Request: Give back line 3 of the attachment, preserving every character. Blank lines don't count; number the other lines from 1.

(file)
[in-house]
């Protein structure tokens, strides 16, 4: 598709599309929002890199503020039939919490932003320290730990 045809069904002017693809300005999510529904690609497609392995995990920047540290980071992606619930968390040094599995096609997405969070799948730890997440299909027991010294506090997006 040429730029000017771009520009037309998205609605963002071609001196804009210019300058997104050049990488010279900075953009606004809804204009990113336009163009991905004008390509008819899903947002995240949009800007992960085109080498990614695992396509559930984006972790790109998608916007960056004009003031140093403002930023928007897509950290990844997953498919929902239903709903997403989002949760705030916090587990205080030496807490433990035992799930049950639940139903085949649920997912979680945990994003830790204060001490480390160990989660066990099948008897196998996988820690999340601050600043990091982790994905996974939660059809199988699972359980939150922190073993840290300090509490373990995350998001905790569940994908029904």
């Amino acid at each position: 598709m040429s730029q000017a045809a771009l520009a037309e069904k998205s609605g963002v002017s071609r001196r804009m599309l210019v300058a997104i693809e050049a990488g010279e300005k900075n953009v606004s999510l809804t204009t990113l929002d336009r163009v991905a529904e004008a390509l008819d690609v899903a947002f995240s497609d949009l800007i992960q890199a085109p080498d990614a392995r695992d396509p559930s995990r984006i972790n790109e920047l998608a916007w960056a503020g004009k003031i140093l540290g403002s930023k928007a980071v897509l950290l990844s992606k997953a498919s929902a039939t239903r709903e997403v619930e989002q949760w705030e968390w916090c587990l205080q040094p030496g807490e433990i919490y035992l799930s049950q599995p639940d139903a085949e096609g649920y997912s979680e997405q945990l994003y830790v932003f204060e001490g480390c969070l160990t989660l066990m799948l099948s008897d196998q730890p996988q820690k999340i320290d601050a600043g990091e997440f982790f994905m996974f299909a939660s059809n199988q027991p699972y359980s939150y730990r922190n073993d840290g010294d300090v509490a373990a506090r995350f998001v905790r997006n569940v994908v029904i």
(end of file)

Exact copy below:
């Amino acid at each position: 598709m040429s730029q000017a045809a771009l520009a037309e069904k998205s609605g963002v002017s071609r001196r804009m599309l210019v300058a997104i693809e050049a990488g010279e300005k900075n953009v606004s999510l809804t204009t990113l929002d336009r163009v991905a529904e004008a390509l008819d690609v899903a947002f995240s497609d949009l800007i992960q890199a085109p080498d990614a392995r695992d396509p559930s995990r984006i972790n790109e920047l998608a916007w960056a503020g004009k003031i140093l540290g403002s930023k928007a980071v897509l950290l990844s992606k997953a498919s929902a039939t239903r709903e997403v619930e989002q949760w705030e968390w916090c587990l205080q040094p030496g807490e433990i919490y035992l799930s049950q599995p639940d139903a085949e096609g649920y997912s979680e997405q945990l994003y830790v932003f204060e001490g480390c969070l160990t989660l066990m799948l099948s008897d196998q730890p996988q820690k999340i320290d601050a600043g990091e997440f982790f994905m996974f299909a939660s059809n199988q027991p699972y359980s939150y730990r922190n073993d840290g010294d300090v509490a373990a506090r995350f998001v905790r997006n569940v994908v029904i």